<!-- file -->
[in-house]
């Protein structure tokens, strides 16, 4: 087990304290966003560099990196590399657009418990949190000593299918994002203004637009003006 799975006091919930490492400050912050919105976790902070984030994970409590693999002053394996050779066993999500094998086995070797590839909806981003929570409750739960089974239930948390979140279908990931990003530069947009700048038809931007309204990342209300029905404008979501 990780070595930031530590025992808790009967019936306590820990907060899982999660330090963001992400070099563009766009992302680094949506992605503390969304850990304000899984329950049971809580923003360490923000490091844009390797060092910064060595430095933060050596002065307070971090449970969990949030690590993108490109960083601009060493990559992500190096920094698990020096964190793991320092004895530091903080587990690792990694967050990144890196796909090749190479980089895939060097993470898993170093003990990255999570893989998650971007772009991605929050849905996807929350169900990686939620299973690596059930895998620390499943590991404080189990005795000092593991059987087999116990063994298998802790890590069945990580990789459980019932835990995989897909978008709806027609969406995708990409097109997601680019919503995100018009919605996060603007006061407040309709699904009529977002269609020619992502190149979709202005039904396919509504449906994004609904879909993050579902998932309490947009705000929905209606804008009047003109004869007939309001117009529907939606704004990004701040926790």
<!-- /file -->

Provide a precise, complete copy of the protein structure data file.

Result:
[in-house]
């Protein structure tokens, strides 16, 4: 087990304290966003560099990196590399657009418990949190000593299918994002203004637009003006 799975006091919930490492400050912050919105976790902070984030994970409590693999002053394996050779066993999500094998086995070797590839909806981003929570409750739960089974239930948390979140279908990931990003530069947009700048038809931007309204990342209300029905404008979501 990780070595930031530590025992808790009967019936306590820990907060899982999660330090963001992400070099563009766009992302680094949506992605503390969304850990304000899984329950049971809580923003360490923000490091844009390797060092910064060595430095933060050596002065307070971090449970969990949030690590993108490109960083601009060493990559992500190096920094698990020096964190793991320092004895530091903080587990690792990694967050990144890196796909090749190479980089895939060097993470898993170093003990990255999570893989998650971007772009991605929050849905996807929350169900990686939620299973690596059930895998620390499943590991404080189990005795000092593991059987087999116990063994298998802790890590069945990580990789459980019932835990995989897909978008709806027609969406995708990409097109997601680019919503995100018009919605996060603007006061407040309709699904009529977002269609020619992502190149979709202005039904396919509504449906994004609904879909993050579902998932309490947009705000929905209606804008009047003109004869007939309001117009529907939606704004990004701040926790």